> Not sure I quite follow this. Could you use a real-world application case?

Actually, this case was from my attempts to build an on-line catalog of my library of books, music, and video that I can reference from my Blackberry smilie. Whether this is a real-world goal or not is debatable, but I'd like to think it is and it does let me showcase my command of the various technologies used relatively easily.

> Does @JoinColumns (http://java.sun.com/javaee/5/docs/api/javax/persistence/JoinColumns.html) solve this issue?

It might, but then, in the sample given in the Javadoc, what would Address look like in terms of fields and annotations?

> On first blush I would say simply use a surrogate key for the "join table".

Yeah, except that all of the foreign key references are radiating outward from this table, so no table in the database would ever reference that surrogate key. Maybe it will help if I lay out the SQL. I've changed the names slightly because the nature of one of these works is a little more complex, but this has all of the interesting parts for this problem.

CREATE TABLE IF NOT EXISTS Works (
id INT NOT NULL AUTO_INCREMENT,
title TEXT NOT NULL,
... more fields here...,
PRIMARY KEY (id)
);

CREATE TABLE IF NOT EXISTS Participants (
id INT NOT NULL AUTO_INCREMENT,
full_name TEXT NOT NULL,
... more fields here...,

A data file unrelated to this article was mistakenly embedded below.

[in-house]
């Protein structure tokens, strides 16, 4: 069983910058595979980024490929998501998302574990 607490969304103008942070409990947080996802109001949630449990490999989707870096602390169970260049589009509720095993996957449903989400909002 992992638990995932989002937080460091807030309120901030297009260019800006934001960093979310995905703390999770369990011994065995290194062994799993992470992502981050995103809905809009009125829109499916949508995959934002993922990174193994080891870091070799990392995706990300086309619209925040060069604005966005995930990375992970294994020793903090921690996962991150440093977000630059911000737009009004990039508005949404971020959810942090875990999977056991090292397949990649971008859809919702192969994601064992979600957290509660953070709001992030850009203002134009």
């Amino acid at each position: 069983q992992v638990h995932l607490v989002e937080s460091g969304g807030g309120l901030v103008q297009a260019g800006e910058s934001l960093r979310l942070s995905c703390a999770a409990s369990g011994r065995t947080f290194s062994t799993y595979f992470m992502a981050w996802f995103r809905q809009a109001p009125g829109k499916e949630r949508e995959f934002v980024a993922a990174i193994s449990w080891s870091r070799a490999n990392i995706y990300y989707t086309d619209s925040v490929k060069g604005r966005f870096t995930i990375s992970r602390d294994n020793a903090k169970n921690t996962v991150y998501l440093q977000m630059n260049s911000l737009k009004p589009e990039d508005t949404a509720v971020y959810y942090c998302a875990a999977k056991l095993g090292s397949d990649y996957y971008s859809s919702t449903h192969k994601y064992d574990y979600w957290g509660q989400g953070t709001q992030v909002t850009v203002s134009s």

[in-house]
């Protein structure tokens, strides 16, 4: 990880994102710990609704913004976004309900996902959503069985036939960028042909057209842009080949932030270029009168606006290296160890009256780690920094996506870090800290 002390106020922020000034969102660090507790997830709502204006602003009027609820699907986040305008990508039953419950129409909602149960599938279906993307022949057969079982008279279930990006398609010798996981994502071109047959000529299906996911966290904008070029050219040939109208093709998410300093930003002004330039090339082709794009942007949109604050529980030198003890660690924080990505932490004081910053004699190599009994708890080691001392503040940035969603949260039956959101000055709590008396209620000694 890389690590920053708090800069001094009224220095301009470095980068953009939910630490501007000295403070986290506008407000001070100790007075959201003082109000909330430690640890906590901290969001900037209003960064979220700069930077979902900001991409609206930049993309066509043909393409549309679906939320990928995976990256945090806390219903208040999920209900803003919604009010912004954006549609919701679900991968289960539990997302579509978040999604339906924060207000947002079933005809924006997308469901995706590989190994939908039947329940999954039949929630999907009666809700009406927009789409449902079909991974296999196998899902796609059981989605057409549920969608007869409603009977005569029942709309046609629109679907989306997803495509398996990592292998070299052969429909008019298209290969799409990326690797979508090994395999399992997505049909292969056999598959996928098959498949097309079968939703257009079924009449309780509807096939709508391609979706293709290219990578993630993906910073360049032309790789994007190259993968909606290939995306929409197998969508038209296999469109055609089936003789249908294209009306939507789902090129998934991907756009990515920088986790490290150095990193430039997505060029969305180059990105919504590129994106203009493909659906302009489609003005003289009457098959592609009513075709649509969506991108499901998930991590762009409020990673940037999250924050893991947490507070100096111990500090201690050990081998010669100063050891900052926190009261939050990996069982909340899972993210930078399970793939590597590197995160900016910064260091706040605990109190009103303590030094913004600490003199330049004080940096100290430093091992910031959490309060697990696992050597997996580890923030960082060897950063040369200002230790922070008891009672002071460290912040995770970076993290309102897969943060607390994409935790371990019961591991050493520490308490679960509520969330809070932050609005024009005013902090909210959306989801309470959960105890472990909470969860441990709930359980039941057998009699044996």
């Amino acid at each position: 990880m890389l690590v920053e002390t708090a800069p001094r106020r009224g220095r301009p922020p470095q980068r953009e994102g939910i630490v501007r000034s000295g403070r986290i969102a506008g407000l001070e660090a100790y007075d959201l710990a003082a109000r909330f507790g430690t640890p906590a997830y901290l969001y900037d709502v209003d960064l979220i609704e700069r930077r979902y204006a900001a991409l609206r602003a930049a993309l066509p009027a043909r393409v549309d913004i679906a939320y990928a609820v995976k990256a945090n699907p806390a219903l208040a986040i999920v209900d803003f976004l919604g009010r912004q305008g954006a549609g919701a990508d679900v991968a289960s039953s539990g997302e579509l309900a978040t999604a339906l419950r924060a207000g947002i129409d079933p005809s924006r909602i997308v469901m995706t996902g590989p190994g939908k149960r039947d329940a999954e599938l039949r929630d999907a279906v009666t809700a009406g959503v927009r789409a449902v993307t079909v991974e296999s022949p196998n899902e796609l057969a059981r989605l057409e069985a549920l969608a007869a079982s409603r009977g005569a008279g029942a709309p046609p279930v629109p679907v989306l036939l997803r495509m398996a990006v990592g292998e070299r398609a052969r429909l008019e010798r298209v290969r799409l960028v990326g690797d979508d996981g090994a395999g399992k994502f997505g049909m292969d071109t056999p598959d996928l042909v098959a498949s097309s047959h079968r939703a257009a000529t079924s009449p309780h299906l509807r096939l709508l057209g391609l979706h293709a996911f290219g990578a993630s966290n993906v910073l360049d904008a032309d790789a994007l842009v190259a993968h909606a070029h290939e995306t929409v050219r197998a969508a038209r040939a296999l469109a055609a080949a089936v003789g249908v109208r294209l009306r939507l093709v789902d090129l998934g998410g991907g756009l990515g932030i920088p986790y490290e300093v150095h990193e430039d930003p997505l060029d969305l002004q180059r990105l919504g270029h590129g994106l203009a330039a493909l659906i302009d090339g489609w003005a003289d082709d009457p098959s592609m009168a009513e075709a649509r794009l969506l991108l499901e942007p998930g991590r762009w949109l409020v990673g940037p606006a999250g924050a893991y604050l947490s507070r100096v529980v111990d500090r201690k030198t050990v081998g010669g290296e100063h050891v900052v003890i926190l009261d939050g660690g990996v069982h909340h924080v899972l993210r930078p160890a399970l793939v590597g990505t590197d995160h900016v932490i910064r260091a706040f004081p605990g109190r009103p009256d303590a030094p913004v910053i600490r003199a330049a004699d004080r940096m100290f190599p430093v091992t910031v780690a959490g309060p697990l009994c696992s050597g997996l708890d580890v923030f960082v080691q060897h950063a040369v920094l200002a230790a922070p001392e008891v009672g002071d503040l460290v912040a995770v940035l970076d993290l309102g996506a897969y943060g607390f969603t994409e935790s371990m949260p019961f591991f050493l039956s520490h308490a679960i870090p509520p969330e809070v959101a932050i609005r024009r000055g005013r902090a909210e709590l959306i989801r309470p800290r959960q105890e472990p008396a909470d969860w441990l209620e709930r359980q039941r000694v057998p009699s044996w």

PRIMARY KEY (id)
);

CREATE TABLE IF NOT EXISTS RoleTypes (
id INT NOT NULL AUTO_INCREMENT,
name VARCHAR(20) NOT NULL,
PRIMARY KEY (id)
);

CREATE TABLE IF NOT EXISTS Roles (
work_id INT NOT NULL,
participant_id INT NOT NULL,
role_type INT NOT NULL,
PRIMARY KEY (work_id, participant_id, role_type),
FOREIGN KEY (work_id) REFERENCES Works(id),
FOREIGN KEY (participant_id) REFERENCES Participants(id),
FOREIGN KEY (role_type) REFERENCES RoleTypes(id)
);

Thus Barbra Streisand (participant) is director, actress, producer, and writer (role types) for the movie "Yentl" (work) and a performer (role type) on the album "Pins and Needles" (work).

Does this make things clearer?

The Roles table is purely a relationships table, but it is a mutual relationship around three different kinds of data rather than two. All of its relationships radiate outward. It is never referenced by other tables.

I'll need an @Entity class for each of these:
- The RoleType class is really simple - just an integer Id field and a String field.
- The Work class will have an integer Id field and a Set<Role> field called participantRoles, among others.
- The Participant class will have an integer Id field and a Set<Role> field called workRoles, among others.
- The Role class will have three members, a Work, a Participant, and a RoleType.
No table contains any IDs for other tables so far, just object references for the entities.
Am I doing well so far?

I can declare workRoles and participantRoles from the Work and Participant classes as @ManyToOne. But the serious questions begin with the Role class...

- Do I need a RolePK class with the three keys (just the IDs) in it?
- Or should Role not contain Work, Participant or RoleType fields but just the RolePK field?
Assuming I need both...
- What annotations do I place on the ids in the RolePK class?
- What annotations do I place on the work, participant, and roleType fields of the Role class?
And now the big questions...
- If I want to insert a new role into the database, which fields do need to I fill in before calling persist()?
- How about if I query for a list of all the Role objects? What fields get filled in?